- About Health
Few would dare. Inside the White House, aides created a kind of alternative reality in which the threat is always receding, the boss always prevailing. In meetings with the president, “no one likes to tell him that some areas are catching fire” because of the virus, another senior administration official told me. “They only say, ‘Oh, we’re turning the corner.’ That goes on there all the time. There’s always a reluctance to talk about bad news. That permeates all the discussions.”
Olivia Troye attended every meeting of the White House’s coronavirus task force until her resignation in August. Signs posted in the West Wing urged people to wear masks, which sat in a basket near one of the entrances. Yet she felt conspicuous peer pressure to forgo them, which is likely how Trump wanted it. He practices a kind of mask avoidance, and his staff followed suit. Wearing a mask
President Trump was hospitalized on Friday evening less than 24 hours after announcing that he had the coronavirus. Aides said Mr. Trump was experiencing coughing, congestion and fever, symptoms that worsened through the day.
Mr. Trump was flown to Walter Reed National Military Medical Center after being given an experimental antibody treatment as the White House rushed to cope with a commander in chief infected by a virus that has killed more than 208,000 people in the United States. Officials said he would remain in the hospital for several days and canceled his upcoming campaign events.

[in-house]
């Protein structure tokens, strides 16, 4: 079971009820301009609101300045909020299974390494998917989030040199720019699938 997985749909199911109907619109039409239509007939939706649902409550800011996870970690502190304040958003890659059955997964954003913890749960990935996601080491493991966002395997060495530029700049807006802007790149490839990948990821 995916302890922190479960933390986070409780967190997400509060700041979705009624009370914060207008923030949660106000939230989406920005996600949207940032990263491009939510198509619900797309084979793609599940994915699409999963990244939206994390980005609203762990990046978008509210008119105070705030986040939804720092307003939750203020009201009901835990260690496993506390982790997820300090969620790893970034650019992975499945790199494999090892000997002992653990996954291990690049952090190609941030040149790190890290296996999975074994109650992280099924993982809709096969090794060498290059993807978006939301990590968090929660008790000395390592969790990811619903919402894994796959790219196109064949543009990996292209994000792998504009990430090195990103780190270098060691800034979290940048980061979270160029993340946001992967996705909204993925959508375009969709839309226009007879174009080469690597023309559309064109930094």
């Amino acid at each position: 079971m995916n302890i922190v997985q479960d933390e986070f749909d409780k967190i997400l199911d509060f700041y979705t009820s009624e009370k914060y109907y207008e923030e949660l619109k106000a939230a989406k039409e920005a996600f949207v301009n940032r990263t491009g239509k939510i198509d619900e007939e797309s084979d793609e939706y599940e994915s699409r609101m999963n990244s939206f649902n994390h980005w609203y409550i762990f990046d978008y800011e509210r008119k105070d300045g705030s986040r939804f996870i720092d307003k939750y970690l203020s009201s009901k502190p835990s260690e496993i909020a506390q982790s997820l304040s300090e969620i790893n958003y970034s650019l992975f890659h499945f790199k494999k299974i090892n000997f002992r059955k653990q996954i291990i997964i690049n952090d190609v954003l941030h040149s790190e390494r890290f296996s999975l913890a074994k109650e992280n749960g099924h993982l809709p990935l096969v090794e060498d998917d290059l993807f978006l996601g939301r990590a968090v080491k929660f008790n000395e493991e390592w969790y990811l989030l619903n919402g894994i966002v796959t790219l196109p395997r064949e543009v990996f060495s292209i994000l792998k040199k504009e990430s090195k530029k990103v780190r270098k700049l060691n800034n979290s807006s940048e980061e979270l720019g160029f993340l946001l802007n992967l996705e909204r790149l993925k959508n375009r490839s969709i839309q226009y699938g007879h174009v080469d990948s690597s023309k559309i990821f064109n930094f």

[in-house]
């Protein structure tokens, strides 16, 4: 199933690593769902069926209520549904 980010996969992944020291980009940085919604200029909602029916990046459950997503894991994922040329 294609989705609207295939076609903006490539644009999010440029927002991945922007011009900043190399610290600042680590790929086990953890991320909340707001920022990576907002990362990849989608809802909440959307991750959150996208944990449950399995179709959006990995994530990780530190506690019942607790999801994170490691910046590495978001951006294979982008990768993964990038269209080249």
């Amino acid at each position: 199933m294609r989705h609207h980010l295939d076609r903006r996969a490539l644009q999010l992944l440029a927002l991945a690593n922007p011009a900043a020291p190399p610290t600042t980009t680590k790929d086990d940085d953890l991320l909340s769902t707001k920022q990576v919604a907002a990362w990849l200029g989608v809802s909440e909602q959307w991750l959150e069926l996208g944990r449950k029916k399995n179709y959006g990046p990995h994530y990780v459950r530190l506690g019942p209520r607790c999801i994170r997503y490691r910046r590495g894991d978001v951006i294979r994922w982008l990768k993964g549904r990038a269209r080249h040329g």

Dr. Sean Conley, the White House physician, planned to update the public about Mr. Trump’s condition at 11 a.m., a White House
The top communications official at the Department of Health and Human Services ran through a series of baseless conspiracy theories in a Facebook Live video, accusing government health officials of “sedition” and warning of a post-election insurrection by left-wing “hit squads.”
The broadcast from Michael Caputo, who President Donald Trump appointed in April as the department’s assistant secretary of public affairs, was first reported by the New York Times.
Caputo, a former Trump campaign official, warned without evidence that “there are hit squads being trained all over this country” to violently oppose a second Trump term, according to the New York Times. He predicted that Trump would win a contested election, sparking chaos.
“And when Donald Trump refuses to stand down at the inauguration, the shooting will begin,” he said, according to the report. “The drills that you’ve seen are nothing.”
Caputo told gun owners to “buy ammunition, ladies and
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